Originating from Iran, Jesus, The Spirit Of God examines the life of Jesus of Nazareth not from the traditional European/Christian perspective as the Son of God, but from the Muslim perspective of a human who foretells the coming of the final prophet, Mohammed.

In broad strokes, the story is similar to the life of Jesus as portrayed in the Christian New Testament, though there are definite differences that may surprise viewers with little background on the Koran’s version of his life. The most obvious is the subject of Jesus’ divinity, which Islam does not believe in. A more glaring difference comes in the form of some of Jesus’ teachings. In one instance, Jesus and his disciples share a meal in secret at the home of Nichodimus, a member of the Sanhedrin who is sympathetic to Jesus’ teachings. There, Jesus blames the Jews for continually turning away from God, perverting his Laws and then killing any prophet God sends to bring them back to his path.

Technically, the film is put together solidly, though without any real technical flair. The depictions of the miracles performed by Jesus are done simply through some basic editing and the actors’ performances. The production design is not that lavish and at times looks like an old 1950s Italian sword and sandals programmer.

There will be some who will rightly take offense to the Jewish high priests as schemers who ultimately pay Pontius Pilate to crucify Jesus. I’m no scholar of the Koran, but based on current events, I suspect that it is susceptible to differing interpretations as the Old and New Testaments are. The film’s depiction of God taking Jesus up to Heaven, while leaving a transformed Judas Iscariot to be crucified in Jesus’ place is another interpretation of the Koran that is openly debated among Muslims. As such, one shouldn’t take the film as the final official word on the Muslim religion’s stance on Jesus, much like other cinematic interpretations of various religious scripture, such as Mel Gibson’s The Passion Of The Christ, shouldn’t be taken as a blanket statement for their creed.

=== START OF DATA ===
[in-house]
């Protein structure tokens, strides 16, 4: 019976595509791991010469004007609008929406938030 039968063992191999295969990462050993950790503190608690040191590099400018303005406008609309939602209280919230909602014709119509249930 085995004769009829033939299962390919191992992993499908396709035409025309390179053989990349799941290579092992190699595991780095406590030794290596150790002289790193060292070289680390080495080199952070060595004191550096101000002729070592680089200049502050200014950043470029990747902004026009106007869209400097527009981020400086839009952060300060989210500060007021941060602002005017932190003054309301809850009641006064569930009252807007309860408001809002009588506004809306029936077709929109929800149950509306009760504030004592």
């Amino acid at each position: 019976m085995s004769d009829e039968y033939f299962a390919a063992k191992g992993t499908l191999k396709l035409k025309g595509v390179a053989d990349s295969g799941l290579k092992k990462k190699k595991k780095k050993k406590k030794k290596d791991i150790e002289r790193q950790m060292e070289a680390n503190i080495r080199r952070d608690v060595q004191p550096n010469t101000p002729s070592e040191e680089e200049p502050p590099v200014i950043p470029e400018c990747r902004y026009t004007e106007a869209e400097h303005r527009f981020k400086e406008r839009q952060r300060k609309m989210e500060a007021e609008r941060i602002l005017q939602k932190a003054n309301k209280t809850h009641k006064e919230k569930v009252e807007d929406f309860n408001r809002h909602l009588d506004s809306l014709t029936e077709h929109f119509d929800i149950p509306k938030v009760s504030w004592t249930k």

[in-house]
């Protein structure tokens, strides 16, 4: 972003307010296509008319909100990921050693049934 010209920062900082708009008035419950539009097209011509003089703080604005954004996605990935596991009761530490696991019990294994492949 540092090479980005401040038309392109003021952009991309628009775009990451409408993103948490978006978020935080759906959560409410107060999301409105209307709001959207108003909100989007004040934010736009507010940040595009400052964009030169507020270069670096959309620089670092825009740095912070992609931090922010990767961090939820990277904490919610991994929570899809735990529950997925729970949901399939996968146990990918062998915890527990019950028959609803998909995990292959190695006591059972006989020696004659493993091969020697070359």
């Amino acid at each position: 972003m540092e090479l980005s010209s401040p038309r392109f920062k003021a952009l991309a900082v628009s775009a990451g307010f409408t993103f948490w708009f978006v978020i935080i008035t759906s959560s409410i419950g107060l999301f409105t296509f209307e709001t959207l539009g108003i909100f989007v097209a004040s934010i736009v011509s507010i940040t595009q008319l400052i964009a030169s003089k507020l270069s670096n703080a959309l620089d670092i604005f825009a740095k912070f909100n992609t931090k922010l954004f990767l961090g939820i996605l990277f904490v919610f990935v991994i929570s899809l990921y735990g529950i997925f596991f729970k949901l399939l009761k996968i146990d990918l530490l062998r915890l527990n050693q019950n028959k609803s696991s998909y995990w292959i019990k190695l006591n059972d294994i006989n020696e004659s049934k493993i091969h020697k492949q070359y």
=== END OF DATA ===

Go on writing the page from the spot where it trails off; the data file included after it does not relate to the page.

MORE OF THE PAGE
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About Rich Drees 6999 Articles
A film fan since he first saw that Rebel Blockade Runner fleeing the massive Imperial Star Destroyer at the tender age of 8 and a veteran freelance journalist with twenty years experience writing about film and pop culture. He is a member of the Philadelphia Film Critics Circle.
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